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Conflict Incident Report
Families of Lebanese inmates rally for general amnesty
Families from across Lebanon gathered in Beirut's Riad al-Solh Square to push for a general amnesty for prisoners.
Lawyer Salah al-Moukadem, from the northern city of Tripoli, read a statement, saying that "most" of the imprisoned are "innocent."
A general amnesty request must be put forward by the Interior and Justice Ministers, and would require the approval of President Michel Aoun, who has the authority to accept or reject the proposal.
"Most of our youth were abused and exploited in the absence of a state," Moukadem said. "They did what they did in order to earn a living."
He added that many have spent years in prison without trial, and called for the state to guarantee humane treatment of prisoners.
“We are asking the state to turn a new page,” he said in response. “Any person who shoots a bullet, even if they shot a bullet into the air during a wedding is arrested on terrorist charges.”
In Tripoli, locals routinely block roads to demand an amnesty for those imprisoned for taking part in clashes that shook the city in 2013 and 2014.
The issue of the detained Islamists has been at the center of controversy for some time, leading to weekly demonstrations by families of detained inmates.
The detainees are accused of a variety of crimes, ranging from drug-related offenses to terrorism charges. However, their families say many are not properly notified of outstanding warrants and many of those who have been arrested wait years for their cases to be heard.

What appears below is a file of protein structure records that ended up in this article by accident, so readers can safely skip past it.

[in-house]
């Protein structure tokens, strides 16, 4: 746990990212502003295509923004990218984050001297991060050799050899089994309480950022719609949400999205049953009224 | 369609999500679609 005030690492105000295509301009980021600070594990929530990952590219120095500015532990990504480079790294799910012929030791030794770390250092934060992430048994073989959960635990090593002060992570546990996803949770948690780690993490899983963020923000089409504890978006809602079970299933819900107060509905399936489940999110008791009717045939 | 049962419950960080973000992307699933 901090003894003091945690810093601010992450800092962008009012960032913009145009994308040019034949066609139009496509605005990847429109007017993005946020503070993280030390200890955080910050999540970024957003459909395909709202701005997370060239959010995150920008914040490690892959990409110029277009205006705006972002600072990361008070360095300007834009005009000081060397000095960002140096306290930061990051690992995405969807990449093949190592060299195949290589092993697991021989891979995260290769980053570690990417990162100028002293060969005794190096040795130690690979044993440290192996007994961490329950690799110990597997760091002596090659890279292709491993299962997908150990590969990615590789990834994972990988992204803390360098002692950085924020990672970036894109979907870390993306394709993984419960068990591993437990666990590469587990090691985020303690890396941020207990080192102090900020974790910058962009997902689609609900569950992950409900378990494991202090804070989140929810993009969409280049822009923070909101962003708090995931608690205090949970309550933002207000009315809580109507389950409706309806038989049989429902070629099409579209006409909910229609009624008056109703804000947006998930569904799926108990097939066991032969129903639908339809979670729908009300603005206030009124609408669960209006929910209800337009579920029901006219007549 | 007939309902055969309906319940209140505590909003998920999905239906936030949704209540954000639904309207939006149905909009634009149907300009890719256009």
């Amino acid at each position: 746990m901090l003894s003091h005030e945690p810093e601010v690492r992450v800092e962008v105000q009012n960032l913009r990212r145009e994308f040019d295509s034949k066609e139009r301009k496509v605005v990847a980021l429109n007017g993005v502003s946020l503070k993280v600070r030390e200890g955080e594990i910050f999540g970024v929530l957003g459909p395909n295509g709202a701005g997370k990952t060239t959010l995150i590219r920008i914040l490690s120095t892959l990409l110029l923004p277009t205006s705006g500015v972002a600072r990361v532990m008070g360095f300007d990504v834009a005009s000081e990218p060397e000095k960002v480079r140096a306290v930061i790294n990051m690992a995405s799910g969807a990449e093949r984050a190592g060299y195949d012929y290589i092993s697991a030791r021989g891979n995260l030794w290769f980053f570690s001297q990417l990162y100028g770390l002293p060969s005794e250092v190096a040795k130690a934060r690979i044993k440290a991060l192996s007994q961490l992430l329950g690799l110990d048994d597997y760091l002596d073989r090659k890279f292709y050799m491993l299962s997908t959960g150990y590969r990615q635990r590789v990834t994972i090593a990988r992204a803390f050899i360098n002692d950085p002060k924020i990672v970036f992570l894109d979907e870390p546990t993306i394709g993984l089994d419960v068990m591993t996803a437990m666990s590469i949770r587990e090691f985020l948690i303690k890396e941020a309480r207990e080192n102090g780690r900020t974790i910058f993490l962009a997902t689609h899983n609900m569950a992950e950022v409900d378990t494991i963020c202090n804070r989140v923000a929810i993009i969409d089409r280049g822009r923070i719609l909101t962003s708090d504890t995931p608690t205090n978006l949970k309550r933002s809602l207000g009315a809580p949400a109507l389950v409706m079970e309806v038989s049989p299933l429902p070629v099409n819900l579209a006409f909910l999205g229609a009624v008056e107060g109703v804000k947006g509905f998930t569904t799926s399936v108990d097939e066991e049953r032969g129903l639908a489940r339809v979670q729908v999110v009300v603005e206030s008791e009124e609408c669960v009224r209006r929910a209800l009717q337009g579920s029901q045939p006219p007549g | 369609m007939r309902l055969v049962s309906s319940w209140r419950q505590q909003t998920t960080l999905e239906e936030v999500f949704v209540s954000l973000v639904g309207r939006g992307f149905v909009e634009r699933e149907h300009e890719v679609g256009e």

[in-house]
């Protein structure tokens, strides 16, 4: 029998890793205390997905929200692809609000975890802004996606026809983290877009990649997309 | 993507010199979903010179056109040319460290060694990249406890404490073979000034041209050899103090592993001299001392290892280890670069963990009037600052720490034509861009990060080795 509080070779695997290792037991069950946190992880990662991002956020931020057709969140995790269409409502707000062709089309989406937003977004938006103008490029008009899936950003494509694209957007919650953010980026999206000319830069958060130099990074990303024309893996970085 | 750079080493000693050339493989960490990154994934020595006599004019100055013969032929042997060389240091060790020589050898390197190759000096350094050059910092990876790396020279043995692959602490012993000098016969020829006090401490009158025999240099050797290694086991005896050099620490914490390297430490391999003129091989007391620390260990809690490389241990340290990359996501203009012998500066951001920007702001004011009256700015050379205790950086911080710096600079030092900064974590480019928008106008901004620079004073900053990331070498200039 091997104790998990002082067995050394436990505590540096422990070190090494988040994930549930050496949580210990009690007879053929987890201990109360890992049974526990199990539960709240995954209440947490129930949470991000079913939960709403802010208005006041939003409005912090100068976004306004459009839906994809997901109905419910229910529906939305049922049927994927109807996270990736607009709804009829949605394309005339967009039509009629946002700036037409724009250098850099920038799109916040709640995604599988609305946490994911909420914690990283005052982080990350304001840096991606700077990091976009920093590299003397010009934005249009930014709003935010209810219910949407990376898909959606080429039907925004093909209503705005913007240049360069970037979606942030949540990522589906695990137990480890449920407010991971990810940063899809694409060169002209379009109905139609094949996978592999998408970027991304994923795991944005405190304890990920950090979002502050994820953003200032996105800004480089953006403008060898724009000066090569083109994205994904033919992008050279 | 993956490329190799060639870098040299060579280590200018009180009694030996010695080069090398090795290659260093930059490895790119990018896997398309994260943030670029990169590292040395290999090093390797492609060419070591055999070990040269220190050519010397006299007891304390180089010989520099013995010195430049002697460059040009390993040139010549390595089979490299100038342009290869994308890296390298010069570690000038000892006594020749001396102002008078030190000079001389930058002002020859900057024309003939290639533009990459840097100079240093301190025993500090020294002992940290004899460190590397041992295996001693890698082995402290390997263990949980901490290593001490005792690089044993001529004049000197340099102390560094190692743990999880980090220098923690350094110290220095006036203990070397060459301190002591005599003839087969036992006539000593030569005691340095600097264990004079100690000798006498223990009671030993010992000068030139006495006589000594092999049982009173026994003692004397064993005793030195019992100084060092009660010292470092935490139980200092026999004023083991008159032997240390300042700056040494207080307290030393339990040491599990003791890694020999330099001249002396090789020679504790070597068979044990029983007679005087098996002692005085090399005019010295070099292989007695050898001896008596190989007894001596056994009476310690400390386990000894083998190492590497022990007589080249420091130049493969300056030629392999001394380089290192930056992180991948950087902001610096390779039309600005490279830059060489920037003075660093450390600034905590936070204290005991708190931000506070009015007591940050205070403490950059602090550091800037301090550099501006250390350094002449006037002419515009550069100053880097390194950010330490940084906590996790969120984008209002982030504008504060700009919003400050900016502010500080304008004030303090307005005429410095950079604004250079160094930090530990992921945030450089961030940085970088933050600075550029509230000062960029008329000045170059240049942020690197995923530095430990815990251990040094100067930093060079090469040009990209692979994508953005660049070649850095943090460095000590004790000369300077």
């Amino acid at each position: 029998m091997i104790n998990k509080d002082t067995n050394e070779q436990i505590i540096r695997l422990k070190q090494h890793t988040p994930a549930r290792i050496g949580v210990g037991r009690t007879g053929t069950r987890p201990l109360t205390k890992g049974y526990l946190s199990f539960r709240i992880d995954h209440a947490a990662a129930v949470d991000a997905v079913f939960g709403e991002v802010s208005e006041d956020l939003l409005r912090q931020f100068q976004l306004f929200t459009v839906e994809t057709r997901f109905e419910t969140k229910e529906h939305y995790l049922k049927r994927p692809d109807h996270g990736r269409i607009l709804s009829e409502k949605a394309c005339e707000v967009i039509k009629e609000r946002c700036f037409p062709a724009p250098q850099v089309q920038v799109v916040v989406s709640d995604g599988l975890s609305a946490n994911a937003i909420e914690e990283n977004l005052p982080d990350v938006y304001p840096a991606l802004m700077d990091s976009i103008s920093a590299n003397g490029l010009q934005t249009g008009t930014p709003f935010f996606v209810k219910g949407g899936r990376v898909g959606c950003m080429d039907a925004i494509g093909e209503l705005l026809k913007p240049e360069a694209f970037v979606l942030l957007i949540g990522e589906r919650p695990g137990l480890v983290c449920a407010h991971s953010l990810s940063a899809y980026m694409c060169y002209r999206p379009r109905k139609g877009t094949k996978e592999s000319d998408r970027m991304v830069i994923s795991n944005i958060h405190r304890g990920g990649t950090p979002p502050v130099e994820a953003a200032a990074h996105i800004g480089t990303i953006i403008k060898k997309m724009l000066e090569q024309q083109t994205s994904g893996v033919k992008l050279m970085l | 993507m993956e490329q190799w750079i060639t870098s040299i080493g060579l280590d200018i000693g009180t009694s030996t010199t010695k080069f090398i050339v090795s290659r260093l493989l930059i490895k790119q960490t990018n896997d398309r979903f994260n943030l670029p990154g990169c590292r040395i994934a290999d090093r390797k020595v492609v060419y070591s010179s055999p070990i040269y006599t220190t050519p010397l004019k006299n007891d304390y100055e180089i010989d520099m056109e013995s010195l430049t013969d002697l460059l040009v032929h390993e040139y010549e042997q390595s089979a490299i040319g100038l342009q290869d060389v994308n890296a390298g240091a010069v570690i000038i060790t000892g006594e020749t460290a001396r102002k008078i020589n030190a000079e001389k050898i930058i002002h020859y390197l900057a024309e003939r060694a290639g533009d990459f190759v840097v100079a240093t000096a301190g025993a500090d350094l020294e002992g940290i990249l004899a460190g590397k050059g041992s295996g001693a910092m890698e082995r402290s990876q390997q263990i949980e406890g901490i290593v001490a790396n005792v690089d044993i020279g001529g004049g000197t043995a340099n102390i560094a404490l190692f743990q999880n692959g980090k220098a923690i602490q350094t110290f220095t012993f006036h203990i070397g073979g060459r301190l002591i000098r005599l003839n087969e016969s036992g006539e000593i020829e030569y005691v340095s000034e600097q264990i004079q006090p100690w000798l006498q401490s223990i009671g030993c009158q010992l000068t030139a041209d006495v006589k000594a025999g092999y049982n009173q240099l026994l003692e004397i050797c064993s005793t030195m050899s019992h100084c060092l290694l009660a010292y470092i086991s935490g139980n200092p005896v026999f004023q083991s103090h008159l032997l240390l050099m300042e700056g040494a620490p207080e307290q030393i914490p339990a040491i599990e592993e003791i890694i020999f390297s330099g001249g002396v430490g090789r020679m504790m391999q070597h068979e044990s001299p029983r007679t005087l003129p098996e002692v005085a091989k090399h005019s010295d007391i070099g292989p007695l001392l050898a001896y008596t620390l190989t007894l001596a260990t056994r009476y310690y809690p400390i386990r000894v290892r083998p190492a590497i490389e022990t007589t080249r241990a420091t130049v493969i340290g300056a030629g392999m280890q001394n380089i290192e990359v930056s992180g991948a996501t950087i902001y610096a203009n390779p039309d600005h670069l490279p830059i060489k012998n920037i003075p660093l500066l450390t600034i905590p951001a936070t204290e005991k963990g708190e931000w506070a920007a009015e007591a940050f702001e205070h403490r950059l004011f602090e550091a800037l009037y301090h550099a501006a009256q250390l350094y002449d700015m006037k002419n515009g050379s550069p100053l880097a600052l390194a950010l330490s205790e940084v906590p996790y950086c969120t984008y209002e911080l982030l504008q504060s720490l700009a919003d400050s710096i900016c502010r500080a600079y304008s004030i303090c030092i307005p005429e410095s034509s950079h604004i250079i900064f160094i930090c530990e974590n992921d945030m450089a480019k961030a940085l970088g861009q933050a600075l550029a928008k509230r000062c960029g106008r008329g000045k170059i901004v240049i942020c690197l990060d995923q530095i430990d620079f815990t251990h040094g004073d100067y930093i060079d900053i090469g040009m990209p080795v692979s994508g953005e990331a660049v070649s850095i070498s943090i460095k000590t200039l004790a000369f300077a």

In Sidon, supporters of radical preacher Ahmad al-Assir rally every Friday after prayers to demand an amnesty for family members charged with terrorism over their involvement in the Abra clashes.
Assir and his supporters waged a three-day battle against the Lebanese Army in Abra, east of Sidon, in 2013.
The fighting left 18 soldiers and approximately 40 militants dead. A number of prisoners arrested over the incident are still being held awaiting trial.
A number of prisoners have been held without a trial.
A protester from Hermel who identified herself as a member of the Jaafar clan also blamed economic woes for the security chaos.
“We plant potatoes, they [the state] choose to import them from Egypt, and when we plant apples, they don’t want them,” she told Al-Jadeed. “Let us legalize hashish.”
“If someone gets fined for speeding, and they don’t pay it on time, they increase the fine to unaffordable amounts or increase the severity of the crime,” she added. “That person should be tried fairly too.”
“We don’t support terrorism or the murder of soldiers,” she said. “We ask the President [Michel Aoun], [Army Commander] Joseph Aoun, and [Speaker Nabih] Berri to please forgive us, as God is forgiving.”